Friday, August 03, 2007

Rating Game Redux 11: War Isn't Hell ...

... Picking only three "best" war films is. In responding to our local paper's latest call, I realized one would need to subcategorize the genre to even approach any kind of list. I opted for war films that were at once intensely personal and thoroughly fed up with the whole bloody mess. Even then, so much is left behind, from Ballad of a Soldier/1959 to Three Kings/1999. And I've offered no real surprises here, no early Sam Fuller (Fixed Bayonets! or The Steel Helmet, both 1951) or mondo weirdo cross-gender war-as-metaphor freakouts (Bob Clark's Dead of Night/Deathdream/1974, Joe Dante's Masters of Horror entry, Homecoming/2005). Just bigtime classics--my comments slightly expanded from the original newspaper version-- with an Honorable Mention to All Quiet on the Western Front (1930).

And due apologies for not posting in a long time. I'm working on Something Big, and it takes up much of my time. But not to worry: If it never gets published, I'll just slather it all over a new blog.

Paths of Glory (1957)
The organizers of a hopeless campaign during World War I cover up their incompetence by condemning to death three arbitrarily chosen soldiers, defended onbly by the seething--but impotent--moral outrage of Col. Dax (Kirk Douglas, in a performance so achingly clenched you can almost hear his teeth grinding down to the nubs). With Full Metal Jacket (1987), this marks Stanley Kubrick’s ongoing dissection of the blind brutality that underlies unchecked power.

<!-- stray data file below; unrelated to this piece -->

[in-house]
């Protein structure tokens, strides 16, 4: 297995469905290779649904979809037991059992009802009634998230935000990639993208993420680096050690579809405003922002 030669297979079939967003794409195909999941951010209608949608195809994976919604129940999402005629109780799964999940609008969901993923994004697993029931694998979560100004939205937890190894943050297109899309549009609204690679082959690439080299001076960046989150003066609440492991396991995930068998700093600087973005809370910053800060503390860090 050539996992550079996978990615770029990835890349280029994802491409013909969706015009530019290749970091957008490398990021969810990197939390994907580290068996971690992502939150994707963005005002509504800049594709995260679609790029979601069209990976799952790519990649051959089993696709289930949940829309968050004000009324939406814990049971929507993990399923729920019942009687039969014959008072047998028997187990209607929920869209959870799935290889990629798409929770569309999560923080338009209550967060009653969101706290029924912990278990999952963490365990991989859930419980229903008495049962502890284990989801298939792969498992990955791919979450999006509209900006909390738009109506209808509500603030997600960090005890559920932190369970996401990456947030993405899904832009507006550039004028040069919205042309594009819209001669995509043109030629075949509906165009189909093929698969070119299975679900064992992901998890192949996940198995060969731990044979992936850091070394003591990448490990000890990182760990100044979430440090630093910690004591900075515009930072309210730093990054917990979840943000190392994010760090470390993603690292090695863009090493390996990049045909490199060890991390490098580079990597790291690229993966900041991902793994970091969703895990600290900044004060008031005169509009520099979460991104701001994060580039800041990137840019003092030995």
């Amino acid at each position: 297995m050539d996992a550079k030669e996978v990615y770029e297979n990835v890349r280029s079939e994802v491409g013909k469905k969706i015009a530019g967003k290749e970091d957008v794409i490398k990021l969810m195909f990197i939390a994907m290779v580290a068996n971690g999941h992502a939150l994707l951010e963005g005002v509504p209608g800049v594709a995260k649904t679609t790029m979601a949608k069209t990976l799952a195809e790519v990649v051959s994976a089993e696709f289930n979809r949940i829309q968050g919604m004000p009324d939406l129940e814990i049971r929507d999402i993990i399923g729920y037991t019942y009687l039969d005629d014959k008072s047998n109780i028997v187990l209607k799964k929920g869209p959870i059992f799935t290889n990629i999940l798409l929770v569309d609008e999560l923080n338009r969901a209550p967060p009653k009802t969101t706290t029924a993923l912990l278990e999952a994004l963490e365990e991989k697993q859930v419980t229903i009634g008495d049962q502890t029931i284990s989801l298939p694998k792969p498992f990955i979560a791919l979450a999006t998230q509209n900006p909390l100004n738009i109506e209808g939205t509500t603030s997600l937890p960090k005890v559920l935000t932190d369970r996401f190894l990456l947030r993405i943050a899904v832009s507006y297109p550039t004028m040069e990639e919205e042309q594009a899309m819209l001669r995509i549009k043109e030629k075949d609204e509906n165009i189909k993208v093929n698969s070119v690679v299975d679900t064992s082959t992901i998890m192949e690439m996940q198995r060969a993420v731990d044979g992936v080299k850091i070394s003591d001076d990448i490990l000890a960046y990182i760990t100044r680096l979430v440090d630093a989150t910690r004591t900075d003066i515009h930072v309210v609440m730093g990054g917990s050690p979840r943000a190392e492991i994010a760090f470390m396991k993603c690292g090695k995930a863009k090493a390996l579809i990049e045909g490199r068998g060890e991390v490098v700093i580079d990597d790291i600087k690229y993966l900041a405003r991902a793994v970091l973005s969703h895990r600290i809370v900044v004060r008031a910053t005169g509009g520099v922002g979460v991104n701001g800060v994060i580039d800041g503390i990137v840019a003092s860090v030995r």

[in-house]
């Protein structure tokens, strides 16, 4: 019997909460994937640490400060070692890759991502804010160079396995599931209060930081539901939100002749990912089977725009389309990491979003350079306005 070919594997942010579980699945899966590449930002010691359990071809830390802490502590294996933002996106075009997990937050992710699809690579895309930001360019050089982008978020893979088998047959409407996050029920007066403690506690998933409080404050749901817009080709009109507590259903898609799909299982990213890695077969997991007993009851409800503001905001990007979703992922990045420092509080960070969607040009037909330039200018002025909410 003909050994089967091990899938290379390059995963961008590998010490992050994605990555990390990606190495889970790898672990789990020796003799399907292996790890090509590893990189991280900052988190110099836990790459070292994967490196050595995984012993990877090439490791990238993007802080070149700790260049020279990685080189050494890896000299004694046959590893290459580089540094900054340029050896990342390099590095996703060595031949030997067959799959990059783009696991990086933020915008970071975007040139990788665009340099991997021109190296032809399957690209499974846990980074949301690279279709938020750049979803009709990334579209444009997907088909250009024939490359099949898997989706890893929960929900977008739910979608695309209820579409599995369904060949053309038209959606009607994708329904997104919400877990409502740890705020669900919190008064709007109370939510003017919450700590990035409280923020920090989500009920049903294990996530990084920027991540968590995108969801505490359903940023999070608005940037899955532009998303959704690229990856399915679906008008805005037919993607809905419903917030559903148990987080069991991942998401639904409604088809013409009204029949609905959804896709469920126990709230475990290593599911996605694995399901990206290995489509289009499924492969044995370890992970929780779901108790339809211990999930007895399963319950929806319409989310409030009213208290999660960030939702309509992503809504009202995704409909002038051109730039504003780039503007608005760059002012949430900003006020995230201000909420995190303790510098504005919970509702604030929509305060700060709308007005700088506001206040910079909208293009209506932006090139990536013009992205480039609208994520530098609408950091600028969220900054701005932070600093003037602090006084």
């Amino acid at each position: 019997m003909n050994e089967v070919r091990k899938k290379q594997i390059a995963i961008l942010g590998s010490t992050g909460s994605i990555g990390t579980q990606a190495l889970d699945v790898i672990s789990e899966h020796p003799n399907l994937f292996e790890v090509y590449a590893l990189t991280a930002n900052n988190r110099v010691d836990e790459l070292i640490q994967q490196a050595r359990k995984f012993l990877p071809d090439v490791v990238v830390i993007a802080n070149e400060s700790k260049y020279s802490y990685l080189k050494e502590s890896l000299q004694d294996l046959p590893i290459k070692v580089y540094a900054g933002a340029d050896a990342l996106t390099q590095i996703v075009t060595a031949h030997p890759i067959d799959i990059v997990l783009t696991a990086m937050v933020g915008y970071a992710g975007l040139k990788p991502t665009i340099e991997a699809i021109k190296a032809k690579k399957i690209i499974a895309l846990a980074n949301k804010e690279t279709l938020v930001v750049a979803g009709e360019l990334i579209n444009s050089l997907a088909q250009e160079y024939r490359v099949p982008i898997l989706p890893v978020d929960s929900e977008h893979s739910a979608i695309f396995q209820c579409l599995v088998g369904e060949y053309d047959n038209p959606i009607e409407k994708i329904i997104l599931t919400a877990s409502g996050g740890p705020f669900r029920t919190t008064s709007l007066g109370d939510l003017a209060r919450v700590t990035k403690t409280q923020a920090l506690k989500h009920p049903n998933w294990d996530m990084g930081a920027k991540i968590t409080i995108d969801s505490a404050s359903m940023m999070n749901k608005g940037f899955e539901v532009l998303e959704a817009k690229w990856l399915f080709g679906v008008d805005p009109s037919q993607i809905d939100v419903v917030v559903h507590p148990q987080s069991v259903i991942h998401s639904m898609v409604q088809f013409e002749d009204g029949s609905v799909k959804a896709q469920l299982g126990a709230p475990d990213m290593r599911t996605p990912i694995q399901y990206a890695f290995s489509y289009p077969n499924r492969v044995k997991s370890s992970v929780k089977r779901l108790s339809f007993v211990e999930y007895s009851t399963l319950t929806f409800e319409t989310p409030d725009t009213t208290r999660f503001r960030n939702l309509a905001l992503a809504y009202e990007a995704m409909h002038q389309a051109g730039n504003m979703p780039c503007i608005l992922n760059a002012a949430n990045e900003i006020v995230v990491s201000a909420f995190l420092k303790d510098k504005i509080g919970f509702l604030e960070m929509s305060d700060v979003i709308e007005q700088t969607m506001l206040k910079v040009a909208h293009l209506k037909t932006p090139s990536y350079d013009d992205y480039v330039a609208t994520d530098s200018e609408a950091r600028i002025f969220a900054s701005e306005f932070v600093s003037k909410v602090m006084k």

Ran (1985)
Akira Kurosawa adapts King Lear as a meditation on the loss of compassion in the face of greed. Among the most overwhelming scenes of battle filmed, Saving Private Ryan’s digitized apocalypse included.

The Deer Hunter (1978)
War is reduced to a game of Russian Roulette in which the winners fare worse than the losers. Michael Cimino and a peerless cast (Robert De Niro, Meryl Streep, Christopher Walken, John Savage, George Dzundza, Chuck Aspegren--and that Immortal of the Screen, John Cazale) tally up the costs of war as everyday moments of despair and survival.

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